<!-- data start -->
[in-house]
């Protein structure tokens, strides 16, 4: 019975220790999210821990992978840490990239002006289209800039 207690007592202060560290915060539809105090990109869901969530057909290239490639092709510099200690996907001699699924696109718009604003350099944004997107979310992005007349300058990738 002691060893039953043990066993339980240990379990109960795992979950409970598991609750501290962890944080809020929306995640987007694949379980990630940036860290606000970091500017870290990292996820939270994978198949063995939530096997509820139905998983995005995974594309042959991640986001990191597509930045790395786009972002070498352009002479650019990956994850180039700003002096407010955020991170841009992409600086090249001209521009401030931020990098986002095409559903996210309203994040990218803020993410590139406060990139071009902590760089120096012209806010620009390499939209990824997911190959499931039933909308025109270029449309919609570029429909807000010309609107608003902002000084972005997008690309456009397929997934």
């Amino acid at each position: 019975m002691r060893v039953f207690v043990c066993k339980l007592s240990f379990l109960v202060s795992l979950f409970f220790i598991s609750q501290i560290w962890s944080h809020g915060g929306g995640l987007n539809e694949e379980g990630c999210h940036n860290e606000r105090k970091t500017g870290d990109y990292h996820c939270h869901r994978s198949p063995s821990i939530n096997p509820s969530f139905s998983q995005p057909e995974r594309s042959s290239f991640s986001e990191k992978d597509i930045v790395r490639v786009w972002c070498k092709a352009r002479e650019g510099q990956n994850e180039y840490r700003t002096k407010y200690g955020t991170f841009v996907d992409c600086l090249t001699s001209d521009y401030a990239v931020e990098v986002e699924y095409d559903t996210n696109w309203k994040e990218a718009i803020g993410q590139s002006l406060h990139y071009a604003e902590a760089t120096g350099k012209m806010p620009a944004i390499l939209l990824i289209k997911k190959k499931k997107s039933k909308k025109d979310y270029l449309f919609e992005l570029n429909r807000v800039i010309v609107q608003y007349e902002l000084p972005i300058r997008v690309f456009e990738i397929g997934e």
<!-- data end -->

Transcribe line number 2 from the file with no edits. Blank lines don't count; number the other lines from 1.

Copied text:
């Protein structure tokens, strides 16, 4: 019975220790999210821990992978840490990239002006289209800039 207690007592202060560290915060539809105090990109869901969530057909290239490639092709510099200690996907001699699924696109718009604003350099944004997107979310992005007349300058990738 002691060893039953043990066993339980240990379990109960795992979950409970598991609750501290962890944080809020929306995640987007694949379980990630940036860290606000970091500017870290990292996820939270994978198949063995939530096997509820139905998983995005995974594309042959991640986001990191597509930045790395786009972002070498352009002479650019990956994850180039700003002096407010955020991170841009992409600086090249001209521009401030931020990098986002095409559903996210309203994040990218803020993410590139406060990139071009902590760089120096012209806010620009390499939209990824997911190959499931039933909308025109270029449309919609570029429909807000010309609107608003902002000084972005997008690309456009397929997934």